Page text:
For the majority of women, menstruating for the first time is a rite of passage, it denotes coming of age. To many it is the start of a difficult, painful and challenging journey that sometimes leads to a birth, sometimes doesn’t, but at the very least is an indication that the internal workings are playing their part-doing their thing.
Of course, not all women will menstruate, some cannot, others will suppress it via hormones and for others those days have passed and they are in a different phase of womanhood. Whilst menstruation is an oftentimes little-discussed topic, with women left to “grin and bear it”, there are a remarkable numbers of adverts, products and clichés associated with our “time of the month”. I decided to write about my ”curse” for the following reasons;
- Allied Men on Twitter and beyond bigging up the women who are comfortable enough to talk about their menstrual experiences
- It is painful, for me it is debilitating at times and it’s unpleasant. I don’t celebrate it-in fact I hate it and if it weren’t for my aversion to hormone supplements I would have banished the thing for good long ago
- It’s shrouded in mysticism and it needn’t be. It’s a bodily function, that’s all
So, my first point. I grew up with 3 brothers, one was very close in age and he was fascinated when I started my period. I remember him shyly asking my mum what it was and she explained, he was ever so sweet about the whole thing. My partners over the years have come to understand what helps, and what doesn’t-but none of these males who have had contact with me whilst I’ve been menstruating have wanted to hail my glory, or crow about how wonderful I am. When I hear it, it just sounds so false. By all means step in when someone is being a prick to me, help a sister out, but don’t behave like we are the goddess of the earth because we bleed every month. It’s what the body does. I know there are women who will disagree, who hold much more weight to the experience-and it may be hard to believe from my tone, but I do respect that. However, personally I find the whole process of glorifying it troublesome. It’s a waste-product, it’s telling me that I’ve not conceived this month, let’s refresh and move on. It doesn’t need a cheerleader-and sorry, but it REALLY doesn’t need cheerleading from a guy.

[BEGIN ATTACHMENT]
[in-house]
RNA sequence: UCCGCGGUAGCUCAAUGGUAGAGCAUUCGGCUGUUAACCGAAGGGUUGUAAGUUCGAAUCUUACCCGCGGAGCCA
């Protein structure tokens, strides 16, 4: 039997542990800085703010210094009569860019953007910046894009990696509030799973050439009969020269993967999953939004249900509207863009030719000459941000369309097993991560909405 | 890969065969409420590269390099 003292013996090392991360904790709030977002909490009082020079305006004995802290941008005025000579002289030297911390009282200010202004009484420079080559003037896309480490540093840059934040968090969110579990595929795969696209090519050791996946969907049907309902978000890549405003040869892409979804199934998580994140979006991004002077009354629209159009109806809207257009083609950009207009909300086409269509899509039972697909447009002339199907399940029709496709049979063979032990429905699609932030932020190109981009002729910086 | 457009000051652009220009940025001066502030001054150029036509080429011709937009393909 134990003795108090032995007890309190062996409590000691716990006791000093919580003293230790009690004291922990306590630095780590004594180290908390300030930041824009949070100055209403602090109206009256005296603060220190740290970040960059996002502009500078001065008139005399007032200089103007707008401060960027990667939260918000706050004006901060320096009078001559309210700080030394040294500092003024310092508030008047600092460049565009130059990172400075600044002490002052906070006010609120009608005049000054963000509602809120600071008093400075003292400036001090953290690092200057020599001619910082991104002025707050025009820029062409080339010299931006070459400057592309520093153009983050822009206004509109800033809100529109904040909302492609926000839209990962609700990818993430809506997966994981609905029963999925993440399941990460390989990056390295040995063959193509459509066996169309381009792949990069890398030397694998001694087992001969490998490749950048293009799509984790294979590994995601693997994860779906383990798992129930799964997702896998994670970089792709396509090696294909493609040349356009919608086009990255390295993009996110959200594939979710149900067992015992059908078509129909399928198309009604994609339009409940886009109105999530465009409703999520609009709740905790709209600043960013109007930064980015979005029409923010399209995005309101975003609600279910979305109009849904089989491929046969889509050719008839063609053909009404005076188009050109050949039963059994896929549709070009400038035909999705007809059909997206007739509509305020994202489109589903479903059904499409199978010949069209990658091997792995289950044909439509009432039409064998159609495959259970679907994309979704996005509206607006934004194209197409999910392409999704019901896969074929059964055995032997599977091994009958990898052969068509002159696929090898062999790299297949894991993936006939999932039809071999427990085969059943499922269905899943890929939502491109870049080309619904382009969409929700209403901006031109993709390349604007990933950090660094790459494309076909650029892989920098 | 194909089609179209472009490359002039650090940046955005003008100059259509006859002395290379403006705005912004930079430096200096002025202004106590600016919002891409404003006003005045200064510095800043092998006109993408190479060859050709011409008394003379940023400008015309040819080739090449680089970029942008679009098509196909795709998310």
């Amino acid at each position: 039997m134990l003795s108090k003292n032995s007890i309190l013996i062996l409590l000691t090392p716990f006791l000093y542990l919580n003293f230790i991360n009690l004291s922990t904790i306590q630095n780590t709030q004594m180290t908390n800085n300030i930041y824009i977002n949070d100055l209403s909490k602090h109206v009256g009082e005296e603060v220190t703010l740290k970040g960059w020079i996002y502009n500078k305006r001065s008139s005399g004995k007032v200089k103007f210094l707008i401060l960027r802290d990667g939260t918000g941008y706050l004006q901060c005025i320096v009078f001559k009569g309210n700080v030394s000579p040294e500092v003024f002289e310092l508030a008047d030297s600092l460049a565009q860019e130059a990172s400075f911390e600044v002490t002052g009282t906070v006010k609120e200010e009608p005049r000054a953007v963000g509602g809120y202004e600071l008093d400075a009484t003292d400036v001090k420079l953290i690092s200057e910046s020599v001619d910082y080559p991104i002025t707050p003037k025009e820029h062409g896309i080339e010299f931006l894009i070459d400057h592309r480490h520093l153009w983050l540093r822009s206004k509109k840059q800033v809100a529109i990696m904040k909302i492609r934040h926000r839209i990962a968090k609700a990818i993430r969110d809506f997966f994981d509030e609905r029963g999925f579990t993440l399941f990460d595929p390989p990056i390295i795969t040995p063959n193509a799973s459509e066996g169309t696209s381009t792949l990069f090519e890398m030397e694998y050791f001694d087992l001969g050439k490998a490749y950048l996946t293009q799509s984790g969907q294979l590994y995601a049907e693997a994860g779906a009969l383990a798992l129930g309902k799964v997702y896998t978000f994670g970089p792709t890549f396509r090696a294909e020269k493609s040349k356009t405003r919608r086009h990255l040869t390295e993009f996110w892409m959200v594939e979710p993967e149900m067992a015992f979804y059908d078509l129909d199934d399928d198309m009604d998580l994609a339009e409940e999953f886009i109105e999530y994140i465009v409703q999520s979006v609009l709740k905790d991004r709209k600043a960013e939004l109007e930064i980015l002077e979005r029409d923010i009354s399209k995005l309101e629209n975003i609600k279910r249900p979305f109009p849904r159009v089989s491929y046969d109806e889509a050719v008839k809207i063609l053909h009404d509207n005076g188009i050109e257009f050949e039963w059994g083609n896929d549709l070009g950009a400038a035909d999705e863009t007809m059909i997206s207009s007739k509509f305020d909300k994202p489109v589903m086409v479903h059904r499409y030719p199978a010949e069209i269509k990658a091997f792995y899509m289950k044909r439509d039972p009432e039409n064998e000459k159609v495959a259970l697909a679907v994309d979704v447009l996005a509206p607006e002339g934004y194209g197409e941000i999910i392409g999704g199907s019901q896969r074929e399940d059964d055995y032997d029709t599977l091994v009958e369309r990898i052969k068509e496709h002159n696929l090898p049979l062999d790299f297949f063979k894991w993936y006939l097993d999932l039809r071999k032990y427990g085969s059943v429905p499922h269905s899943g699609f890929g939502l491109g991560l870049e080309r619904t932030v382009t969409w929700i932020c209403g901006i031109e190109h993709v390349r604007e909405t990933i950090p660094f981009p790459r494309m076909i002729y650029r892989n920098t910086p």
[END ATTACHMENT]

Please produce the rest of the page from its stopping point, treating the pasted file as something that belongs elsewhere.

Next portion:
My second point, I suffered from terrible pain for most of my teens and 20s, I had fibroids and would bleed heavily, I would be caught out, while out and about as it was never regular. I hated it. It’s definitely regulated as I’ve got older. But for these reasons alone I really don’t think of it as something to be praised. I tried for a very long time to fall pregnant, every month that new bleed would break my heart. This feeling has never really left me, even though I’m no longer trying for a child. But again, it’s really not something I see as wonderous or amazing. The only time I can see this is being the case is for those who are starting to menstruate for the first time, it is such a fundamental change to the body, it holds such significance and for me it was a feeling of belonging, of fitting in. It’s worth remembering of course this is terribly tough for those growing up who start later than the norm, or don’t start at all, the focus on it is no fun for those people.
Thirdly, it is the lining of my womb falling away. That is all. There is blood, there are clots, it hurts, it’s sometimes smelly and it’s really, really unpleasant. This doesn’t mean we shouldn’t talk about it, absolutely not, but let’s take away the mystery. Most guys have no idea how much blood can be lost by some women. Take the pain, the emotional distress, the hormone fluctuation and the impractical nature (and no I don’t just mean not being able to wear white trousers) and it all adds up to a pretty crappy experience. In my opinion it’s OK to admit this. We don’t have to say “oh we just get on with it”, “ooh look, it’s pale blue and clinical and fits neatly and discreetly in your purse”. We don’t have to sing and dance and pretend we’re fine when we’re not. By the same token, we won’t all get “moody”, we won’t all hate it, nor will we all suffer every month, some women (shock horror we’re not all the same) really aren’t bothered by the process at all.
So I guess my point is this. It happens, to most women. It’s not to be ignored, but it’s also not to be heralded as the great divider. Women who do not menstruate are not after all NOT women because of this. I just wish once in a while we didn’t have to have all or nothing as women – singing from the rooftops to ensure we’re heard or hiding behind a closed door whispering into our hands to make sure we’re not.